Invalidating Paths on Your Amazon CloudFront Distributions Using AWS CLI

  • by Emre Yilmaz
  • Nov 29, 2019
  • AWS
  • Istanbul
Invalidating CloudFront Distributions Using AWS CLI

When you make changes on your content distributed via your Amazon CloudFront distribution, you have two options for them to be visible if they are cached: You will either wait for the cache to expire or you will invalidate them to serve the changes immediately. Of course, you cannot do anything about the cached content on your users’ browsers. But in your side, everything is under your control on AWS.

In this post, I will talk about how to invalidate some paths on your Amazon CloudFront distributions using AWS CLI along with some other commands that may be helpful in the process.

Why invalidate?

The main reason you use Amazon CloudFront is to cache your most viewed contents on the AWS edge locations near your users and deliver them faster by avoiding access to origin. You can set cache settings on CloudFront or origin.

When you update a content, it may not be displayed immediately. Because you only updated its origin and your users may be receiving it from their closest edge locations. The requests may not be even routed to the origin until the cache expires. I use may here, because it is not certain, too. If your content was not accessed for a while, it may not be in the cache. But most probably it will be, if it is one of the most viewed ones like your homepage.

The update may not be crucial for you. So you may choose to wait for the cache to expire. But what if it is a content that needs to be available immediately. You can do this by invalidating the path of the content on your Amazon CloudFront distribution.

Why use AWS CLI?

AWS CLI is the command line tool of AWS. When you get used to it, it is more convenient than using AWS Management Console. Instead of signing in and finding your resources, you simply type a few commands and it’s done. Besides, you can use the same commands to create bash scripts to make the process even easier and reuse the work done in the future.

You can learn more about AWS CLI on its user guide documentation.

How to list your Amazon CloudFront distributions using AWS CLI

Firstly, you will need to have the ID of your CloudFront distrubution. Should you get it from AWS Management Console? Yes, maybe… But you can list all your active CloudFront distributions using aws cloudfront list-distributions command as well.

$ aws cloudfront list-distributions

But this command will return a large list if you have lots of distributions like me. So it will be feasible to filter it using the --query option.

To be able to write a correct --query filter, you need to know the format of the command response. Amazon CloudFront returns all responses in the format below. I got this from the command’s CLI reference.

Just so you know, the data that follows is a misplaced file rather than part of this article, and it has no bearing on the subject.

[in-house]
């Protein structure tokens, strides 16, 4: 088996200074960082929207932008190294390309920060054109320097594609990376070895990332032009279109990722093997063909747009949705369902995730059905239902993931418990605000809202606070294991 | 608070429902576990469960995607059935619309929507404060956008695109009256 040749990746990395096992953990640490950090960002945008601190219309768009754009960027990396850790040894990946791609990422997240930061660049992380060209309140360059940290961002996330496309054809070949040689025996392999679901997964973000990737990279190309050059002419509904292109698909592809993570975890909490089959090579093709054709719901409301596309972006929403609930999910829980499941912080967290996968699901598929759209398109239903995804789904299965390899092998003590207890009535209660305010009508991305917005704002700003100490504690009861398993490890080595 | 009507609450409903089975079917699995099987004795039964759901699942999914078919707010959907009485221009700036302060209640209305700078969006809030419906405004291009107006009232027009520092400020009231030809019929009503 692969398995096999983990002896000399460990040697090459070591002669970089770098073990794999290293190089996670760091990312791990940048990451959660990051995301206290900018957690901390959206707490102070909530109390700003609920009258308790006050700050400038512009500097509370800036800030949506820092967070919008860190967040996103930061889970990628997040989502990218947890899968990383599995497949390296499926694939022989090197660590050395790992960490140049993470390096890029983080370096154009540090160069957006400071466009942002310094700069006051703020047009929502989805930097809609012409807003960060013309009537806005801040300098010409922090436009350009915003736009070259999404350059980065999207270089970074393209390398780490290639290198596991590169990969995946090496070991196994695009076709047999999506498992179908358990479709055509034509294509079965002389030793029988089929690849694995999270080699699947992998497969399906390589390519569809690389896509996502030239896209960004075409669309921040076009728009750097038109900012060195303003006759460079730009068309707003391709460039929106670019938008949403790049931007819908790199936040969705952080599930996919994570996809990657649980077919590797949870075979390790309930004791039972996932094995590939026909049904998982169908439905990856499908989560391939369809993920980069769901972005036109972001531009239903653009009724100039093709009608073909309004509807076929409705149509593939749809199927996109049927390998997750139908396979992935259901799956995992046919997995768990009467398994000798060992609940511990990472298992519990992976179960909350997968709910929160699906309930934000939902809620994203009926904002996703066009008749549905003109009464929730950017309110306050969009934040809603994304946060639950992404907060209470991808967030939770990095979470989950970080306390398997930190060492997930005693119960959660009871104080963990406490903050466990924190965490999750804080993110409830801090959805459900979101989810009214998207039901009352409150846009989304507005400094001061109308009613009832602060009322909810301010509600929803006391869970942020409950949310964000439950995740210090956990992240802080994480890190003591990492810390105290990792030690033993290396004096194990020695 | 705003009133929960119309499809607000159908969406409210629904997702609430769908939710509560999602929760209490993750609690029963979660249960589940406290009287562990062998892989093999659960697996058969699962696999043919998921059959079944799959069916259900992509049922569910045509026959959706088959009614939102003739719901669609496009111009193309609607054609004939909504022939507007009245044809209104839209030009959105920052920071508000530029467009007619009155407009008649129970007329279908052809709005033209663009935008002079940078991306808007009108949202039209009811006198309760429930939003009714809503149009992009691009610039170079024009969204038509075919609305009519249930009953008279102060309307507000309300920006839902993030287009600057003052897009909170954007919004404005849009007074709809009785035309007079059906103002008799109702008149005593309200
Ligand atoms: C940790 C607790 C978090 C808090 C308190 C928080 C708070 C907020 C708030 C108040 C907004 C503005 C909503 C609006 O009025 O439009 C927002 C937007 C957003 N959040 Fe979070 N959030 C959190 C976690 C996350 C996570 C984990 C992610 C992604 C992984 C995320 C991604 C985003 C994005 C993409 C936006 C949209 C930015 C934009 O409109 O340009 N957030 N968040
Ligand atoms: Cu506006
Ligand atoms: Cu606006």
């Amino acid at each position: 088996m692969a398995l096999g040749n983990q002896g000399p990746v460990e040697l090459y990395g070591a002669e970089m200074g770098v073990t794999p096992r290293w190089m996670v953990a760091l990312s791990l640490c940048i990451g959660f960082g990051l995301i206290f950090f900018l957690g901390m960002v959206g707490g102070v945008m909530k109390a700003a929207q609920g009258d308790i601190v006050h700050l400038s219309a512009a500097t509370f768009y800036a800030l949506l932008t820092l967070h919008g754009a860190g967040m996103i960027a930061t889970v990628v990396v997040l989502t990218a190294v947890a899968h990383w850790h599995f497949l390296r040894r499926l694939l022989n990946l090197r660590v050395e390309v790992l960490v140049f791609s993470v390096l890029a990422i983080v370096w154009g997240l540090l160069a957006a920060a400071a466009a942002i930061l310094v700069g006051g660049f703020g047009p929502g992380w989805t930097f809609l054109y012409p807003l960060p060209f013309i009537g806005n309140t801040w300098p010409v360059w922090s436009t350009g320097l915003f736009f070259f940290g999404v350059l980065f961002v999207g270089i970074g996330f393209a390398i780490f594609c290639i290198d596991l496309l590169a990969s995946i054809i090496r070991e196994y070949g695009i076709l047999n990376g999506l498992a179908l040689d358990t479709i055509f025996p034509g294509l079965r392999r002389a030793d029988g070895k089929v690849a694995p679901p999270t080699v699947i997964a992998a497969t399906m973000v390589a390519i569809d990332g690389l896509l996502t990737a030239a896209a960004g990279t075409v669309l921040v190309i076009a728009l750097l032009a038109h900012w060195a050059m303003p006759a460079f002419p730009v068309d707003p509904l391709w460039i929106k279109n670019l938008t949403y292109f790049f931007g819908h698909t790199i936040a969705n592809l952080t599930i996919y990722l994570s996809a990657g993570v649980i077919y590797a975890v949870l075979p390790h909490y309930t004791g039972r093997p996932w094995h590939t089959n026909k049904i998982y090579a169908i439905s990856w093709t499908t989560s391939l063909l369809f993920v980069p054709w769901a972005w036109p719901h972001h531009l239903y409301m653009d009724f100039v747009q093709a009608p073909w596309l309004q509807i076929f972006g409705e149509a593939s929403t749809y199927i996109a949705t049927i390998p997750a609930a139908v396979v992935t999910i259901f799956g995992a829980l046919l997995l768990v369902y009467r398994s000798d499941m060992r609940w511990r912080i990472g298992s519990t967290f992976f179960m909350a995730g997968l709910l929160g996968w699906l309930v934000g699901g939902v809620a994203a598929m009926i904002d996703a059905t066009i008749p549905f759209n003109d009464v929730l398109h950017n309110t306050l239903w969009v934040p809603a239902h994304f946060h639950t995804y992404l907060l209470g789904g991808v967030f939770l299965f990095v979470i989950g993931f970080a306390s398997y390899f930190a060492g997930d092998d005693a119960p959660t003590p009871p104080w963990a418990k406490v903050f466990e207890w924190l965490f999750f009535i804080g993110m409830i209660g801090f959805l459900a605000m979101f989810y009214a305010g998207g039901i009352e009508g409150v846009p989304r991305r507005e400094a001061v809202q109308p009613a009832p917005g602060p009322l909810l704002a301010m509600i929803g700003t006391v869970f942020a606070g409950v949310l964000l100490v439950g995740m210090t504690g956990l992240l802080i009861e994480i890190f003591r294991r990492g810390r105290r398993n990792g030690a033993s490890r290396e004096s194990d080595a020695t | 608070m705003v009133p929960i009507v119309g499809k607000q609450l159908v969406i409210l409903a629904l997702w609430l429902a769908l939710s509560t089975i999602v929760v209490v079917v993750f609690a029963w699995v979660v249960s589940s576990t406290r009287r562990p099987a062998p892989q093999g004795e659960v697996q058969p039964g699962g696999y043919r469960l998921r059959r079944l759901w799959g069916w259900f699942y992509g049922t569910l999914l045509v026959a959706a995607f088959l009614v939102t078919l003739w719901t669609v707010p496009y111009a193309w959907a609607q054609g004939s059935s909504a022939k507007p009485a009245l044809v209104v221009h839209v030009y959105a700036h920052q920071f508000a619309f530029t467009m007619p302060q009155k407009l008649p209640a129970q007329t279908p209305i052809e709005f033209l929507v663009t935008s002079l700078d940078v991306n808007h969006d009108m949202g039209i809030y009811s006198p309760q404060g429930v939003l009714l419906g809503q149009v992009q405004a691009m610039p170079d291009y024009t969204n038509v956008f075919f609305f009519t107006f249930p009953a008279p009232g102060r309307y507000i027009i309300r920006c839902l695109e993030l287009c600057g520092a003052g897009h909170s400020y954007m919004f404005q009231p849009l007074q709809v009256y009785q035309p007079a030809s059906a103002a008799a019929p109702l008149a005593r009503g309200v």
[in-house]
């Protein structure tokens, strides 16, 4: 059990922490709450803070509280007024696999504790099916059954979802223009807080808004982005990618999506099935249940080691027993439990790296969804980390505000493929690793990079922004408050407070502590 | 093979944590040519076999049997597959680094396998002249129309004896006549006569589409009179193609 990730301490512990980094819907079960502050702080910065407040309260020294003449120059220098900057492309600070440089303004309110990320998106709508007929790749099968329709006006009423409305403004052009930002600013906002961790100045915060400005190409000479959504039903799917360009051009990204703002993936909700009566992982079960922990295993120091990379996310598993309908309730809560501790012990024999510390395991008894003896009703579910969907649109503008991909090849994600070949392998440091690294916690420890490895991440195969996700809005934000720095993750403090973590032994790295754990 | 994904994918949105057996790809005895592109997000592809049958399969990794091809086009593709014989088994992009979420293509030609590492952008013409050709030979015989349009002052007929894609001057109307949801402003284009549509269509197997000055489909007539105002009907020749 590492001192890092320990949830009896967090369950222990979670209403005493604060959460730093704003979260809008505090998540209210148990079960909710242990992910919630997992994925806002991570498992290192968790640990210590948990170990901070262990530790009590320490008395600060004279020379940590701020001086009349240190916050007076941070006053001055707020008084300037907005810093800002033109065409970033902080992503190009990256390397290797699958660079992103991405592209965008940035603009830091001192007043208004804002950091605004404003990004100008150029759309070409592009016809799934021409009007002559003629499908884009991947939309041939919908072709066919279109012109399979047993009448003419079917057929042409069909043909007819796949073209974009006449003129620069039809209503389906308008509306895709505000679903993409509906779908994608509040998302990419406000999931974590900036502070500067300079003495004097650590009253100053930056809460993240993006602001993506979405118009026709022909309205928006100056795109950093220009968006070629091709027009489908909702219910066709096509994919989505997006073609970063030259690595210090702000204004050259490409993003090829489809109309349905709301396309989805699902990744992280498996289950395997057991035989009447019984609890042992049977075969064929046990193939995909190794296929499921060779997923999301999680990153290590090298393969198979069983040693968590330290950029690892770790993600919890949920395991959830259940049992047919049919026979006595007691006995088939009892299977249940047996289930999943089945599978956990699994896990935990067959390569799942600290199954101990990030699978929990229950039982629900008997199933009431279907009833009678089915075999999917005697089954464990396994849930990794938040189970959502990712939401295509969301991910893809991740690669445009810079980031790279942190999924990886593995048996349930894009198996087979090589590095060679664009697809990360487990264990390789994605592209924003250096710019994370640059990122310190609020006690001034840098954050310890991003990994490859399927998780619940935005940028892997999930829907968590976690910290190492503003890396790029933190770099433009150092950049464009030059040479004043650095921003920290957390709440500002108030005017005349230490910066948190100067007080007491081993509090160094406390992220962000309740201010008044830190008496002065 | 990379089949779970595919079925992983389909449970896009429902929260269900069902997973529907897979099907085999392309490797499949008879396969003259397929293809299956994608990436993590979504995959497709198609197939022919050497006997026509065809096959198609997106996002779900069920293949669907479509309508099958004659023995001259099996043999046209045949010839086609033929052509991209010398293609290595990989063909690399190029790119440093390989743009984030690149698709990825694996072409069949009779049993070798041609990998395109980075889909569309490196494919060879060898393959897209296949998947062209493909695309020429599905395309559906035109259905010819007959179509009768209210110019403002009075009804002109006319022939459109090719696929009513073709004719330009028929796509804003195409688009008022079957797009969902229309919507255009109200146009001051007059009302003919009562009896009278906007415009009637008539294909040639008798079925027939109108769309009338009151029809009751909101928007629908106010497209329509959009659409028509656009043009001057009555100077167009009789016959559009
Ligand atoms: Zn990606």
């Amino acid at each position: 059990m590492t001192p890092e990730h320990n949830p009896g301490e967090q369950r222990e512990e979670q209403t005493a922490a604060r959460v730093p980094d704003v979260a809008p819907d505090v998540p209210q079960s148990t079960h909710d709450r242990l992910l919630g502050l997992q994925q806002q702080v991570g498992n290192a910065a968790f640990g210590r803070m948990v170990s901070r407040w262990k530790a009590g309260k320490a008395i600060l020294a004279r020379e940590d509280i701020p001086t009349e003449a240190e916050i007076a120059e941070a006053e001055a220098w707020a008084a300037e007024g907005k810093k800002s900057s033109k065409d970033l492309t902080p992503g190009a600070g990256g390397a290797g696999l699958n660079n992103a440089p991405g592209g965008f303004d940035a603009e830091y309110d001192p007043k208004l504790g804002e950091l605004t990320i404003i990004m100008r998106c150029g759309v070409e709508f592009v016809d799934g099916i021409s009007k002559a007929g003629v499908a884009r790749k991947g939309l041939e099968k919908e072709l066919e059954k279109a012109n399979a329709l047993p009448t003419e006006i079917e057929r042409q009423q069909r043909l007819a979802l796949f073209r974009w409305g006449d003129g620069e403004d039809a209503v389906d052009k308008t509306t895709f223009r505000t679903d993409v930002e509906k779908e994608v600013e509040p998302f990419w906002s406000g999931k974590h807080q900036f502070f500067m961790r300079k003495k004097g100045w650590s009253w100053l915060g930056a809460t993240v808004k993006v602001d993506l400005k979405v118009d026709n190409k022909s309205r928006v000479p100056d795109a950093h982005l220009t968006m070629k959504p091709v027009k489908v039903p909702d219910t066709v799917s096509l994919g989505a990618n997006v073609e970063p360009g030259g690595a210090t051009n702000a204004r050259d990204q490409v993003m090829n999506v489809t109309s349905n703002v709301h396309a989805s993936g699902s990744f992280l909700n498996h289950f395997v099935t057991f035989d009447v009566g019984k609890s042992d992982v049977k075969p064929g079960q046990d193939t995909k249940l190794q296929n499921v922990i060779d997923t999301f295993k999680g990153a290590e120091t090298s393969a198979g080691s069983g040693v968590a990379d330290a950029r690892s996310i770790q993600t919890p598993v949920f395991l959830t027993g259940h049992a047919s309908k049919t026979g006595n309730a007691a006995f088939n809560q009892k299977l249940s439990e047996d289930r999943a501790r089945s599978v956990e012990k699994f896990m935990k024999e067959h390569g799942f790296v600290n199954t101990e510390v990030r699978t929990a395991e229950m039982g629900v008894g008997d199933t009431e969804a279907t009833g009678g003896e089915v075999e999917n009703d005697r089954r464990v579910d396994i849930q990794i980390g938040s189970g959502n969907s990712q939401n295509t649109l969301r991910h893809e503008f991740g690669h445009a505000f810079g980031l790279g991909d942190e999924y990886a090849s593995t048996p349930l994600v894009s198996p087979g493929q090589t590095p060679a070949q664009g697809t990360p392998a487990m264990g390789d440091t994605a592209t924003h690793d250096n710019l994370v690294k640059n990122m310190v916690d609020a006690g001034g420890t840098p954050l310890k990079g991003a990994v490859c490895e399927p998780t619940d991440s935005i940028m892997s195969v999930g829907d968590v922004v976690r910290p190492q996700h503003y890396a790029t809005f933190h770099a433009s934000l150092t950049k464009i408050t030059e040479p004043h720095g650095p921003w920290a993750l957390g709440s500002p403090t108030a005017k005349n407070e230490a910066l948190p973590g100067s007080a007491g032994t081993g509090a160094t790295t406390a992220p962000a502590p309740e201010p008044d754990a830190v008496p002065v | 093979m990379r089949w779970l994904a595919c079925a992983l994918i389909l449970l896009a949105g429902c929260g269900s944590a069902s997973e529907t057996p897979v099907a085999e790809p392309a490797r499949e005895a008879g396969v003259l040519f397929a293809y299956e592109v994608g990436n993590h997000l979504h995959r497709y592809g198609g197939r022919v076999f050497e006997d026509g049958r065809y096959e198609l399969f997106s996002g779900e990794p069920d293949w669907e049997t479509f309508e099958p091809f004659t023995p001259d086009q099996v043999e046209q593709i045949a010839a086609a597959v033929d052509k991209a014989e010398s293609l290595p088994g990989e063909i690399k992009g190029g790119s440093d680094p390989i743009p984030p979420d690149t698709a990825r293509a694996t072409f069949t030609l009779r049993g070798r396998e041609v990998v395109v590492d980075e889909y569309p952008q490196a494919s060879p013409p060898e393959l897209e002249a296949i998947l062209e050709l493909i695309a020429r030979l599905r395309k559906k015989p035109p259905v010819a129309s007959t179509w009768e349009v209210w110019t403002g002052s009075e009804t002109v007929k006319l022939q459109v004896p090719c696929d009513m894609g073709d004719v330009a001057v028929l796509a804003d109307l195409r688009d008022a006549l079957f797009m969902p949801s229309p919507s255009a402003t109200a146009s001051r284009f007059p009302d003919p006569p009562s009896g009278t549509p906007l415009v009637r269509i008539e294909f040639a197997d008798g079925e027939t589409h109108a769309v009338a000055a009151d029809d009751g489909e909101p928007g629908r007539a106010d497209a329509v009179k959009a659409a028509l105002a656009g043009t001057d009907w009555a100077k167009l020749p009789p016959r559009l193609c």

{
    "DistributionList": {
        "Marker": "",
        "Items": [
            {
                "Status": "Deployed",
                "ARN": "arn:aws:cloudfront::123456789012:distribution/EDFDVBD632BHDS5",
                "CacheBehaviors": {
                    "Quantity": 0
                },
                "Origins": {
                    "Items": [
                        {
                            "OriginPath": "",
                            "S3OriginConfig": {
                                "OriginAccessIdentity": ""
                            },
                            "Id": "my-origin",
                            "DomainName": "my-bucket.s3.amazonaws.com"
                        }
                    ],
                    "Quantity": 1
                },
                "DomainName": "d2wkuj2w9l34gt.cloudfront.net",
                "PriceClass": "PriceClass_All",
                "Enabled": true,
                "DefaultCacheBehavior": {
                    "TrustedSigners": {
                        "Enabled": false,
                        "Quantity": 0
                    },
                    "TargetOriginId": "my-origin",
                    "ViewerProtocolPolicy": "allow-all",
                    "ForwardedValues": {
                        "Headers": {
                            "Quantity": 0
                        },
                        "Cookies": {
                            "Forward": "none"
                        },
                        "QueryString": true
                    },
                    "MaxTTL": 31536000,
                    "SmoothStreaming": false,
                    "DefaultTTL": 86400,
                    "AllowedMethods": {
                        "Items": [
                            "HEAD",
                            "GET"
                        ],
                        "CachedMethods": {
                            "Items": [
                                "HEAD",
                                "GET"
                            ],
                            "Quantity": 2
                        },
                        "Quantity": 2
                    },
                    "MinTTL": 3600
                },
                "Comment": "",
                "ViewerCertificate": {
                    "CloudFrontDefaultCertificate": true,
                    "MinimumProtocolVersion": "SSLv3"
                },
                "CustomErrorResponses": {
                    "Quantity": 0
                },
                "LastModifiedTime": "2015-08-31T21:11:29.093Z",
                "Id": "S11A16G5KZMEQD",
                "Restrictions": {
                    "GeoRestriction": {
                        "RestrictionType": "none",
                        "Quantity": 0
                    }
                },
                "Aliases": {
                    "Quantity": 0
                }
            }
        ],
        "IsTruncated": false,
        "MaxItems": 100,
        "Quantity": 1
    }
}

Well, it returns lots of information, but you do not need most of them, right? Then let’s get only their Ids and Aliases. We can use Aliases to see the DNS names attached to each distribution, so we can distinguish the one we need to invalidate.

$ $ aws cloudfront list-distributions --query 'DistributionList.Items[*].{Id:Id,Aliases:Aliases.Items[*]}'